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Respiration and Oxidative Phosphorylation in Treponema pallidum

Authors
  • Paul G. Lysko
  • C. D. Cox
Publication Date
Aug 01, 1978
Source
PMC
Keywords
License
Unknown

Abstract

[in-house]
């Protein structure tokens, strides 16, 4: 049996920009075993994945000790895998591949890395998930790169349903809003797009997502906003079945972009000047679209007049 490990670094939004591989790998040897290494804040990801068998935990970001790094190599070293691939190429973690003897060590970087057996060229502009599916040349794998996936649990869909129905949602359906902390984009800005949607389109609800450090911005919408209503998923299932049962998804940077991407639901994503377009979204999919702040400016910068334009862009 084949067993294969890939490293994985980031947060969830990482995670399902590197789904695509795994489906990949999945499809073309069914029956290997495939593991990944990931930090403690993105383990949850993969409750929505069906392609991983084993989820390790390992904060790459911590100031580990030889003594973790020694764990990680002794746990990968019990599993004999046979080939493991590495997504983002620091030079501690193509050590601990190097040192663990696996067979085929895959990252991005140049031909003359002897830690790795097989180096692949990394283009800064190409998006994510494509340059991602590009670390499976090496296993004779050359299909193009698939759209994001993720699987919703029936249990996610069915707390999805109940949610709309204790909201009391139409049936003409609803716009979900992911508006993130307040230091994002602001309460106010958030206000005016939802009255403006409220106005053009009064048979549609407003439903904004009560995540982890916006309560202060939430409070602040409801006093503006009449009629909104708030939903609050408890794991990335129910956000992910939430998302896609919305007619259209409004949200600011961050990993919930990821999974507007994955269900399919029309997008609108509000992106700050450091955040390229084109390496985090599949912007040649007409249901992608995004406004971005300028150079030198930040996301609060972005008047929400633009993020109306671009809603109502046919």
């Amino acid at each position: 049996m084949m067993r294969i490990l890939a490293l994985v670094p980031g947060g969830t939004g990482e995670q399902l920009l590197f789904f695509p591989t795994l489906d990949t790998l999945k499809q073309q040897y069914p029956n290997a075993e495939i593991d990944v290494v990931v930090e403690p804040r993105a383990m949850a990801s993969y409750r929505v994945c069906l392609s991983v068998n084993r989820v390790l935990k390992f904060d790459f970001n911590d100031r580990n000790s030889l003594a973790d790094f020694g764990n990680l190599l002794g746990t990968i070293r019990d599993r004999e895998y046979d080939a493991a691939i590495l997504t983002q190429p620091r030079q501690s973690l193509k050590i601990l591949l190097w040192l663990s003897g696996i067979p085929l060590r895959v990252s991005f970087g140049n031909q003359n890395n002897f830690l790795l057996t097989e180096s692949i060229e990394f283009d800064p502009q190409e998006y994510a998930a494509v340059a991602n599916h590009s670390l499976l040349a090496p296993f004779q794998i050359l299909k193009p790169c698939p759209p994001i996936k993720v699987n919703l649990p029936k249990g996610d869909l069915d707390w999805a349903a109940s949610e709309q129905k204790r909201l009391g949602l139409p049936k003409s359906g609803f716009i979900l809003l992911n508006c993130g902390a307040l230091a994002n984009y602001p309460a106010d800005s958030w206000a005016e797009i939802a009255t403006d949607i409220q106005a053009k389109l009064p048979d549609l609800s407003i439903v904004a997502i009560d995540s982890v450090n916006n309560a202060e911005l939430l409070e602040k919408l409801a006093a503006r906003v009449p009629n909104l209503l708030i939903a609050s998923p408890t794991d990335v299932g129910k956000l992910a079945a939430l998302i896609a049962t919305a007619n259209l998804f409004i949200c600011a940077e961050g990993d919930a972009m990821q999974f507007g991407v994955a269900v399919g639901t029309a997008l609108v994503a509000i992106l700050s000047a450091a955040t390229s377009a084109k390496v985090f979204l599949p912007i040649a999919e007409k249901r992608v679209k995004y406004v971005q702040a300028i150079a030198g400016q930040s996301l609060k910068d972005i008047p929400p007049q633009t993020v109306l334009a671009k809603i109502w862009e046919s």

Exogenous and endogenously generated reduced pyridine nucleotides caused marked stimulation of O2 uptake when added to treponemal cell-free extracts, which indicated that terminal electron transport was coupled to the consumption of O2. Oxidation of reduced nicotinamide adenine dinucleotide (NADH) was shown to correlate stoichiometrically with O2 reduction, suggesting that NADH was being oxidized through a mainstream respiratory chain dehydrogenase. Oxygen evolution in treponemal extracts was observed after the completion of O2 uptake which was stimulated by exogenous NADH and endogenously generated reduced NAD phosphate. Oxygen evolution was inhibited by both cyanide and pyruvate, which was consistent with O2 release from H2O2 by catalase. The addition of exogenous H2O2 to treponemal extracts caused rapid O2 evolution characteristic of a catalase reaction. A spectrophotometric assay was used to measure ATP formation in T. pallidum cell-free extracts that were stimulated with NADH. P/O ratios from 0.5 to 1.1 were calculated from the amounts of ATP formed versus NADH oxidized. Phosphorylating activity was dependent on Pi concentration and was sensitive to cyanide, N, N′-dicyclohexylcarbodiimide, and carbonyl cyanide m-chlorophenyl hydrazone. Adenine nucleotide pools of T. pallidum were measured by the firefly luciferin-luciferase assay. Shifts in adenine nucleotide levels upon the addition of NADH to cell-free extracts were impossible to evaluate due to the presence of NAD+ nucleosidase. However, when whole cells, previously incubated under an atmosphere of 95% N2-5% CO2, were sparged with air, ATP and ADP levels increased, while AMP levels decreased. The shift was attributed to both oxidative phosphorylation and to the presence of an adenylate kinase activity. T. pallidum was also found to possess an Mg2+ - and Ca2+ -stimulated ATPase activity which was sensitive to N, N′ -dicyclohexylcarbodiimide. These data indicated a capability for oxidative phosphorylation by T. pallidum.

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